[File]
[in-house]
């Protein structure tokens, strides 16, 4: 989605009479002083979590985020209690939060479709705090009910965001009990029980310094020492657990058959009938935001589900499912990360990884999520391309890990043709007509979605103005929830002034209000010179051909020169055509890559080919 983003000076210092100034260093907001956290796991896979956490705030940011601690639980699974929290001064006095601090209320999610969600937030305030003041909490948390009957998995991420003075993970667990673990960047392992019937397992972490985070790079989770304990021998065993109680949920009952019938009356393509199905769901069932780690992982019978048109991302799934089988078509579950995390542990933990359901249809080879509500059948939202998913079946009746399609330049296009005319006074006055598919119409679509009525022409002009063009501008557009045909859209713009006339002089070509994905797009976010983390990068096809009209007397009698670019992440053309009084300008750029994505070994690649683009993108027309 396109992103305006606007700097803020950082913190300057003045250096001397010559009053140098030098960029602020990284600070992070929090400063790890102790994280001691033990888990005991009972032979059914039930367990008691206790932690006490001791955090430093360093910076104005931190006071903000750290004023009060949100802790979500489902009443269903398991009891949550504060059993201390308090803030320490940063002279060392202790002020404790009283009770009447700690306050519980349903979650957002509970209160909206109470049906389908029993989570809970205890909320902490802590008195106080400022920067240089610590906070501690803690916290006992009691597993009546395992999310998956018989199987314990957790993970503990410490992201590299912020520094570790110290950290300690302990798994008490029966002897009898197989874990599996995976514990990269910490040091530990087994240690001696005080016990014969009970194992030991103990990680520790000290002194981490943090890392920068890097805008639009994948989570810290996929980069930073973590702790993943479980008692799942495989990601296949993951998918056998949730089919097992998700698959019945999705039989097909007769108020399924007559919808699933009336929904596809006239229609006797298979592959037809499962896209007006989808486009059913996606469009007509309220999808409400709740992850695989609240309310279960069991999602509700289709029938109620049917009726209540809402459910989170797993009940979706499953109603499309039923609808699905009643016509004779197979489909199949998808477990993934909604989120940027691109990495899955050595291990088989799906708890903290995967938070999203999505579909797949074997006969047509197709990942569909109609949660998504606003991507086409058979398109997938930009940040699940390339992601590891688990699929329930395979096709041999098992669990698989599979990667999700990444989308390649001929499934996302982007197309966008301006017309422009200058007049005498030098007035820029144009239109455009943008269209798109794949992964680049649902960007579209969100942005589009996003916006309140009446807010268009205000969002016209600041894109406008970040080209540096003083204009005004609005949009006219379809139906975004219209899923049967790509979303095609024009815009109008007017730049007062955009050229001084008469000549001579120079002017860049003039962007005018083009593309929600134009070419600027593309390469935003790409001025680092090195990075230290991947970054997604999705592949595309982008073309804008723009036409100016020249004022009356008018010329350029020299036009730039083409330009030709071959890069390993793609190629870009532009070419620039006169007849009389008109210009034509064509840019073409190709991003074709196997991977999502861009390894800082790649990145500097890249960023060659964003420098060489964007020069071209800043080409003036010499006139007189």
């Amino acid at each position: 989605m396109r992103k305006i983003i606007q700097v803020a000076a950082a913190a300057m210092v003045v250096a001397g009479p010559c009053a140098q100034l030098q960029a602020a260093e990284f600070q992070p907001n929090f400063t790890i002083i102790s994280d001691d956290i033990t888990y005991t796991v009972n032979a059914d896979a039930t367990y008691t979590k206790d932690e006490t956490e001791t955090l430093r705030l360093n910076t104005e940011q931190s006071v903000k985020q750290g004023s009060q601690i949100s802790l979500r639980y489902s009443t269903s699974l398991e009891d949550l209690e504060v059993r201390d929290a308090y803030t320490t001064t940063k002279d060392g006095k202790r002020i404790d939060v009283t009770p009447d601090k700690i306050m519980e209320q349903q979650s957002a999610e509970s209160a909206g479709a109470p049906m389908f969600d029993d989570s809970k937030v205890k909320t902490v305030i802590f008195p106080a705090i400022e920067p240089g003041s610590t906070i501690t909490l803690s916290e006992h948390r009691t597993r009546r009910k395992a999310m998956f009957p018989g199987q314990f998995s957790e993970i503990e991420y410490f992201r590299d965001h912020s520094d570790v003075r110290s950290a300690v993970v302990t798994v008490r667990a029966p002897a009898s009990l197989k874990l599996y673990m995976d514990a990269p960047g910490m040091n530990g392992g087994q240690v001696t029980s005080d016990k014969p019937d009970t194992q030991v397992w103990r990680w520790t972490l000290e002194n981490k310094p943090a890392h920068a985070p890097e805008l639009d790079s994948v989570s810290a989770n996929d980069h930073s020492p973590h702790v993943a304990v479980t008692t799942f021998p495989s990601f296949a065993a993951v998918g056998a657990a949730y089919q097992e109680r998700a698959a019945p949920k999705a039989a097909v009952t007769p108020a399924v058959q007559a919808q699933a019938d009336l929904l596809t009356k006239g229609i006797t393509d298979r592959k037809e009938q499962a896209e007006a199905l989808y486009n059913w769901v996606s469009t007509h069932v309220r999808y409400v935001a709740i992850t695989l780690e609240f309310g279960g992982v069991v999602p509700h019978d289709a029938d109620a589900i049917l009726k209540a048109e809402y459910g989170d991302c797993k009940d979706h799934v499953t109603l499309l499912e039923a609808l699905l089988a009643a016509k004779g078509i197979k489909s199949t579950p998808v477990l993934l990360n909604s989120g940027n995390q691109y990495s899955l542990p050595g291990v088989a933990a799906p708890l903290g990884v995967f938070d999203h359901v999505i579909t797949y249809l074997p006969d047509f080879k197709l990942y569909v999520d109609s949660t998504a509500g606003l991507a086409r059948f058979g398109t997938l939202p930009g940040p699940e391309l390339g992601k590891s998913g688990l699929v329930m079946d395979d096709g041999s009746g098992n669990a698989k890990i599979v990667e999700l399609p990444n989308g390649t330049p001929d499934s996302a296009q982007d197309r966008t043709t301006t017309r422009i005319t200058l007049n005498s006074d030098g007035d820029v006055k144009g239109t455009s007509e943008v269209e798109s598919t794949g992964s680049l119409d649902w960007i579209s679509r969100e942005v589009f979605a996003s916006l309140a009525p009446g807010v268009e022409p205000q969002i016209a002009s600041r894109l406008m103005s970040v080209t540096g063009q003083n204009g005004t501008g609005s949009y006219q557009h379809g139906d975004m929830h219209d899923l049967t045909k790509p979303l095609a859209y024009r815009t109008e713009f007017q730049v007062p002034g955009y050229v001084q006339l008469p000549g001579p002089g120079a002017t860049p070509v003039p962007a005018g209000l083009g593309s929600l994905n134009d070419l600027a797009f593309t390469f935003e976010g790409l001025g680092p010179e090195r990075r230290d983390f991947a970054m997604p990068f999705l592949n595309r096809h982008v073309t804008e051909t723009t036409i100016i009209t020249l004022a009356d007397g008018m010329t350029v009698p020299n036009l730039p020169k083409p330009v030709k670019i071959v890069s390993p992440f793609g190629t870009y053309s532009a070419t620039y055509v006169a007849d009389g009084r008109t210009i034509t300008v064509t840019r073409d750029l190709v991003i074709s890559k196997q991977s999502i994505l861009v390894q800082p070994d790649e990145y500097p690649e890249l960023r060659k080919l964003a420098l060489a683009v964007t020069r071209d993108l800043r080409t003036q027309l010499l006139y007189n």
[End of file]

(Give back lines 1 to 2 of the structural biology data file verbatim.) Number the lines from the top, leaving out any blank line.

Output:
[in-house]
């Protein structure tokens, strides 16, 4: 989605009479002083979590985020209690939060479709705090009910965001009990029980310094020492657990058959009938935001589900499912990360990884999520391309890990043709007509979605103005929830002034209000010179051909020169055509890559080919 983003000076210092100034260093907001956290796991896979956490705030940011601690639980699974929290001064006095601090209320999610969600937030305030003041909490948390009957998995991420003075993970667990673990960047392992019937397992972490985070790079989770304990021998065993109680949920009952019938009356393509199905769901069932780690992982019978048109991302799934089988078509579950995390542990933990359901249809080879509500059948939202998913079946009746399609330049296009005319006074006055598919119409679509009525022409002009063009501008557009045909859209713009006339002089070509994905797009976010983390990068096809009209007397009698670019992440053309009084300008750029994505070994690649683009993108027309 396109992103305006606007700097803020950082913190300057003045250096001397010559009053140098030098960029602020990284600070992070929090400063790890102790994280001691033990888990005991009972032979059914039930367990008691206790932690006490001791955090430093360093910076104005931190006071903000750290004023009060949100802790979500489902009443269903398991009891949550504060059993201390308090803030320490940063002279060392202790002020404790009283009770009447700690306050519980349903979650957002509970209160909206109470049906389908029993989570809970205890909320902490802590008195106080400022920067240089610590906070501690803690916290006992009691597993009546395992999310998956018989199987314990957790993970503990410490992201590299912020520094570790110290950290300690302990798994008490029966002897009898197989874990599996995976514990990269910490040091530990087994240690001696005080016990014969009970194992030991103990990680520790000290002194981490943090890392920068890097805008639009994948989570810290996929980069930073973590702790993943479980008692799942495989990601296949993951998918056998949730089919097992998700698959019945999705039989097909007769108020399924007559919808699933009336929904596809006239229609006797298979592959037809499962896209007006989808486009059913996606469009007509309220999808409400709740992850695989609240309310279960069991999602509700289709029938109620049917009726209540809402459910989170797993009940979706499953109603499309039923609808699905009643016509004779197979489909199949998808477990993934909604989120940027691109990495899955050595291990088989799906708890903290995967938070999203999505579909797949074997006969047509197709990942569909109609949660998504606003991507086409058979398109997938930009940040699940390339992601590891688990699929329930395979096709041999098992669990698989599979990667999700990444989308390649001929499934996302982007197309966008301006017309422009200058007049005498030098007035820029144009239109455009943008269209798109794949992964680049649902960007579209969100942005589009996003916006309140009446807010268009205000969002016209600041894109406008970040080209540096003083204009005004609005949009006219379809139906975004219209899923049967790509979303095609024009815009109008007017730049007062955009050229001084008469000549001579120079002017860049003039962007005018083009593309929600134009070419600027593309390469935003790409001025680092090195990075230290991947970054997604999705592949595309982008073309804008723009036409100016020249004022009356008018010329350029020299036009730039083409330009030709071959890069390993793609190629870009532009070419620039006169007849009389008109210009034509064509840019073409190709991003074709196997991977999502861009390894800082790649990145500097890249960023060659964003420098060489964007020069071209800043080409003036010499006139007189």